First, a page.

‘Civilian Surge’ Key to Securing Self-Sufficient Iraq
By David Mays
American Forces Press Service
WASHINGTON, Oct. 22, 2007 The recent surge of troops and embedded provincial reconstruction teams to Iraq is providing unprecedented opportunity for Iraqi citizens, a coalition commander said today.
“It really wasn’t until the EPRT, the ‘civilian surge’ … and the surge forces arrived that we began to make what I will call measurable progress along our lines of operations,” Army Col. Mike Garret told online journalists and “bloggers” during a conference call from Forward Operating Base Kalsu, south of Baghdad, shortly after he provided a televised operational update via satellite.
Garrett commands the “Spartan” 4th Brigade Combat Team (Airborne), 25th Infantry Division, deployed from Fort Richardson, Alaska. Created just two years ago, the Spartans are America’s newest airborne unit and the only one located west of the Mississippi River. Garrett and his soldiers are assigned to Multinational Division Center, where for the past 13 months they have patrolled the Iraqi provinces of Babil, Karbala and Najaf and recently have begun working with their civilian counterparts to help rebuild Iraq.
Garrett said he originally had doubts about the effectiveness of the embedded provisional reconstruction team in his area because of the group’s small size. “But I tell you, what I found almost immediately as I was introduced to the team leader who was a senior foreign service officer who had served in Vietnam, … he was focused on the right level,” Garrett said. “He was focused at the local levels of government here, and he brought with him and his very small team expertise, that we quite honestly, didn’t have.”
Garrett said he was impressed at the speed with which the EPRT assigned to his unit acted. “They didn’t come into the brigade and talk about projects that would show progress a year or six years from now,” he said. “They talked about impact that we would be able to see in 30 days.”
One such program carried out by the EPRT working with Spartan Brigade had immediate impact on Iraqi farmers in the mostly rural provinces where Garrett and his soldiers patrol.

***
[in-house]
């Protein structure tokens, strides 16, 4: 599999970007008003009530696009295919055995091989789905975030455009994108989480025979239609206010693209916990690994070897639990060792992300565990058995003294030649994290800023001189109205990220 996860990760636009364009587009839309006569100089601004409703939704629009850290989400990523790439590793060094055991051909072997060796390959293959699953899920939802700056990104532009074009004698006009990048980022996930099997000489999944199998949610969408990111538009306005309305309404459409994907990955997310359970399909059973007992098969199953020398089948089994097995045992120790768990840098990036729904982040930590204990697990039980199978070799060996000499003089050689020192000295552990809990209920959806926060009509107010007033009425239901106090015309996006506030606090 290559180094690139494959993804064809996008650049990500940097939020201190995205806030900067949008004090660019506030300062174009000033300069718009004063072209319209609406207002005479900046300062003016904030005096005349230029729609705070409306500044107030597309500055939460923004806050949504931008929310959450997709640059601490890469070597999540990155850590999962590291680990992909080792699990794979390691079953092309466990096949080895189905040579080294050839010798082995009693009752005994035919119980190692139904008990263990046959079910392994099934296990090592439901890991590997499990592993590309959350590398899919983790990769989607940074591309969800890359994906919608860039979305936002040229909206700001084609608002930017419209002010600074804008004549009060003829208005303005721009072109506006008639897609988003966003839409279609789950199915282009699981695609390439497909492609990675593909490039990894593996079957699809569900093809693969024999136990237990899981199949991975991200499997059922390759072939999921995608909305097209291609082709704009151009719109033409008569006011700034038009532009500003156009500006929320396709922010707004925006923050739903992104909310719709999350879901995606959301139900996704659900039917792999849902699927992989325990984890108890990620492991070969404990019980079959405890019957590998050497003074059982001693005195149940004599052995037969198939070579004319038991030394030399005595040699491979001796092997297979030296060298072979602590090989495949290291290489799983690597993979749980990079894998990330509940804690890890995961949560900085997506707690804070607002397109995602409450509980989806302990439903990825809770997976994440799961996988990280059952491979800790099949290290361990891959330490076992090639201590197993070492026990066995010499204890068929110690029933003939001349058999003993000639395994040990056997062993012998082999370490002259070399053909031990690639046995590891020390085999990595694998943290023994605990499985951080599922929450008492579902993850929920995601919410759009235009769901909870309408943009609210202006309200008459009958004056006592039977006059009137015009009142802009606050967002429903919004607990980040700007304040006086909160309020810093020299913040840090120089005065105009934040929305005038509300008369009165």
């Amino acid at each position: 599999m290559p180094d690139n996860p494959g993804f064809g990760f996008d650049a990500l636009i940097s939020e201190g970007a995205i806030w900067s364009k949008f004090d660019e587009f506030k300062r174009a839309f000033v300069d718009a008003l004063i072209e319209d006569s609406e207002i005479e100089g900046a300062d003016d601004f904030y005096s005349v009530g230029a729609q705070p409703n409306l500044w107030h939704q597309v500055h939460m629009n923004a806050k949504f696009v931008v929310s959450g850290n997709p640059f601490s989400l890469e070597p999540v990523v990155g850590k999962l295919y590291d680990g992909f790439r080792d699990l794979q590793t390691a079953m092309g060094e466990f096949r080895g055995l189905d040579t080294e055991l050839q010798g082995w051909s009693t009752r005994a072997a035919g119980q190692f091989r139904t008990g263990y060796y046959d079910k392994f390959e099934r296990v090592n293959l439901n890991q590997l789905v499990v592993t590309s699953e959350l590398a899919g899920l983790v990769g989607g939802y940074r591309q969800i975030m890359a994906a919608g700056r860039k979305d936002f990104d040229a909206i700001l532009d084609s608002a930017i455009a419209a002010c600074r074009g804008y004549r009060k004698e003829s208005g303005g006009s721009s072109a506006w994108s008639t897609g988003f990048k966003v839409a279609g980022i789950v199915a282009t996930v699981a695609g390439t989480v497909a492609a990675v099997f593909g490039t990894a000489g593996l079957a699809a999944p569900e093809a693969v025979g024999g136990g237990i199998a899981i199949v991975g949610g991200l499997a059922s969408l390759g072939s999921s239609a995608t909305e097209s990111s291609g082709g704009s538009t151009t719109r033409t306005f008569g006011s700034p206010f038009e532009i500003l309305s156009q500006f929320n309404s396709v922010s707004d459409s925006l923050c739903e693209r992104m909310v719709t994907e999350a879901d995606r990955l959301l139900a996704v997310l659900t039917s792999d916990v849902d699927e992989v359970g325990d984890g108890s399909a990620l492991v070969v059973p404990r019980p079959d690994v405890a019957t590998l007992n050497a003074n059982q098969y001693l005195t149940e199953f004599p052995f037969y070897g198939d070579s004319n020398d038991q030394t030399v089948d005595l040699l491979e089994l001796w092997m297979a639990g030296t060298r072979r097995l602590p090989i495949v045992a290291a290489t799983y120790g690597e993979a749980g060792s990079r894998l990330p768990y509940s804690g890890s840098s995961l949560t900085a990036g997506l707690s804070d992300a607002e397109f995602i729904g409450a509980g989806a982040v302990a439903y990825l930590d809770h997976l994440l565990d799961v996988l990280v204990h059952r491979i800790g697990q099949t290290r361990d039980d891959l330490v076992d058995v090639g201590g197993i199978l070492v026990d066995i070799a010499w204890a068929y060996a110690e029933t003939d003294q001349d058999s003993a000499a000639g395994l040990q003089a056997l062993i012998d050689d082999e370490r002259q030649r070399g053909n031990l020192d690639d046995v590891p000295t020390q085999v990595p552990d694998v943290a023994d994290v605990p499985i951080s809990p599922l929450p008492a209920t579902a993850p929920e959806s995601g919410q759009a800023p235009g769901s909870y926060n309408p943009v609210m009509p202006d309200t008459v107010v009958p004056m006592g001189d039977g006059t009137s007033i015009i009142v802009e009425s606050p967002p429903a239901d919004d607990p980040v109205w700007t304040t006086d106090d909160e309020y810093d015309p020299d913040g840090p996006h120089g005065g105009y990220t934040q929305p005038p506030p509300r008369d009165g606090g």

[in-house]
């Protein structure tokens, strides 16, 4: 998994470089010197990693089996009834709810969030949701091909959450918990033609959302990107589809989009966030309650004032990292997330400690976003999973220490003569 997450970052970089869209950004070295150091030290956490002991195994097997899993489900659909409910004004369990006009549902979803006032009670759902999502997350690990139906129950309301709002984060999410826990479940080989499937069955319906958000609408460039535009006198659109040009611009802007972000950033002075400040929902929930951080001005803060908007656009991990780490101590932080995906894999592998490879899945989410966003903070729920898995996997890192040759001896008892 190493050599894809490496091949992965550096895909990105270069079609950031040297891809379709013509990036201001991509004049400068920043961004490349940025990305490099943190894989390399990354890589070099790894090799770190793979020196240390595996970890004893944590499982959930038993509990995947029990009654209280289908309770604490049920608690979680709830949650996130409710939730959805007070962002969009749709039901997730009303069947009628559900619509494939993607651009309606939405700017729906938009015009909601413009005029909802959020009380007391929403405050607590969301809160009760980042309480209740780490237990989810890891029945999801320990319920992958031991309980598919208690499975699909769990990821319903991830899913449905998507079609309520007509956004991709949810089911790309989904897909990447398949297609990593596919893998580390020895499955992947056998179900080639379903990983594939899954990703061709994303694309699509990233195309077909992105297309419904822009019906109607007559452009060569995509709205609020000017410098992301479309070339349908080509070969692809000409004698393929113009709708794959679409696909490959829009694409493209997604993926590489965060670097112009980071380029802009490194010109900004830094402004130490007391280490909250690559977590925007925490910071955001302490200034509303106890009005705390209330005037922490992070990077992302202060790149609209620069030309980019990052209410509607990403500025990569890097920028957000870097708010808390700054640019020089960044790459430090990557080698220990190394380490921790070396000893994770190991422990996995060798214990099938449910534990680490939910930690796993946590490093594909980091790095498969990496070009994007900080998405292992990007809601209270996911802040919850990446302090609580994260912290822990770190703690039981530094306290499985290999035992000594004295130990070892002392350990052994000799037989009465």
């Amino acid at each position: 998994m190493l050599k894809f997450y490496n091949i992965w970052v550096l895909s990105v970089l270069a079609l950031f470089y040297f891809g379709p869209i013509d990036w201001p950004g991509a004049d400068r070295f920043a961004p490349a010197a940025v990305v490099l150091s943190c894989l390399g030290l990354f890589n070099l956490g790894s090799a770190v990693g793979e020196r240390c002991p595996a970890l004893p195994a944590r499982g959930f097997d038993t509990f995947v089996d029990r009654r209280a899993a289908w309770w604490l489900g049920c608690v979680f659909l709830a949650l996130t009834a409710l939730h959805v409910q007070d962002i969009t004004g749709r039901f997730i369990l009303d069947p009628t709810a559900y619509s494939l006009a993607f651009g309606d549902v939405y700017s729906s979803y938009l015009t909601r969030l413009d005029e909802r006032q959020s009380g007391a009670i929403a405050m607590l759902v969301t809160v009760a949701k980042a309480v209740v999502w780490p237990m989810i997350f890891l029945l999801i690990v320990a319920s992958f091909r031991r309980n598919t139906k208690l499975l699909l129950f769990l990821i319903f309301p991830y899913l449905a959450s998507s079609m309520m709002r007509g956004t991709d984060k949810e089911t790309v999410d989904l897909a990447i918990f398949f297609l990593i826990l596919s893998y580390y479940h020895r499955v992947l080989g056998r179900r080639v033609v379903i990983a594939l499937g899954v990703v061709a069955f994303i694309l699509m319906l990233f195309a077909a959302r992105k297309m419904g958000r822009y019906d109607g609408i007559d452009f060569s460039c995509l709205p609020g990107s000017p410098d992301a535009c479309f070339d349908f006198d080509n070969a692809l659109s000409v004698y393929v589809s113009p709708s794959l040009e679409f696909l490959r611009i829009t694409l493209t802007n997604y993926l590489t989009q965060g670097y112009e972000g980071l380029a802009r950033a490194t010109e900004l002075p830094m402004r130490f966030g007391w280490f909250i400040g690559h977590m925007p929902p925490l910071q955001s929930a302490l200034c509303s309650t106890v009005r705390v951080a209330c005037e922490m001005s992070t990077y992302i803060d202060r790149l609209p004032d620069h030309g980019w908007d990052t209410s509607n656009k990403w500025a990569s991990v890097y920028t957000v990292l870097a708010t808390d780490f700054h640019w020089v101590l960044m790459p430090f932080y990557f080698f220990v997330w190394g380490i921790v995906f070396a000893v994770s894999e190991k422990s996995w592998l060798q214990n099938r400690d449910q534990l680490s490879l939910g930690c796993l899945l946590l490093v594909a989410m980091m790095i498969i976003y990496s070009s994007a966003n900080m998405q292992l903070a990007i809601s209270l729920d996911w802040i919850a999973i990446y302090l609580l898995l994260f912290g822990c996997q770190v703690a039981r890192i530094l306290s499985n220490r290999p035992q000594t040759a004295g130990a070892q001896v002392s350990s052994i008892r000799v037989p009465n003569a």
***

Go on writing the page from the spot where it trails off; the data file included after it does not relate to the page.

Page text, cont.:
“We were providing seed, farm equipment and other things to help our farmers maintain their farms,” Garrett explained. “What the EPRT has done for us is to take these agricultural unions, push them more towards a business-like approach. Now they are buying their own seed, they are setting prices for their produce, they are buying farm equipment that they can maintain and rent out to other farmers.”
By enabling small groups of Iraqi citizens to become self-sufficient, Garret said, embedded provincial reconstruction team members form a crucial link in a chain that reaches from tiny agricultural communities all the way up to the capital of Baghdad.
“One of the purposes of the EPRT was to increase capacity at the local level and then try to link the local to the provincial levels of government,” Garrett explained. “And then the provincial reconstruction teams, which are located throughout Iraq, had the mission of linking the provincial levels of government with the local level and national levels of government.”
While Garrett and his team had facilitated economic development programs like a small business training class taught by an Iraqi professional, he said EPRT members have kicked off many other imperative initiatives such as micro-grants for Iraqi entrepreneurs.
“What they’ve done is taken it to the next level,” Garrett said. “The EPRT has been very, very important to us, and they’ve made a very big difference in terms of our ability to make progress in the governance and economic lines of operations.”
While Garrett and his soldiers have seen their share of danger and death during a year of deployment, including the loss of 53 Spartan paratroopers, it is gratifying to know that his unit is truly making a difference in the lives of Iraqi citizens, the colonel said.
“I always felt we were making progress, but there were many days where it was only a feeling,” Garrett said. “Today I can tell you that we are making measured progress, and we can see that through the (decreased) numbers of attacks, the increase in employment, the increase in economic development, the programs, the entrepreneurship we’re seeing at the local levels, which really does give me cause for optimism.”
(David Mays works for the New Media branch of American Forces Information Service.)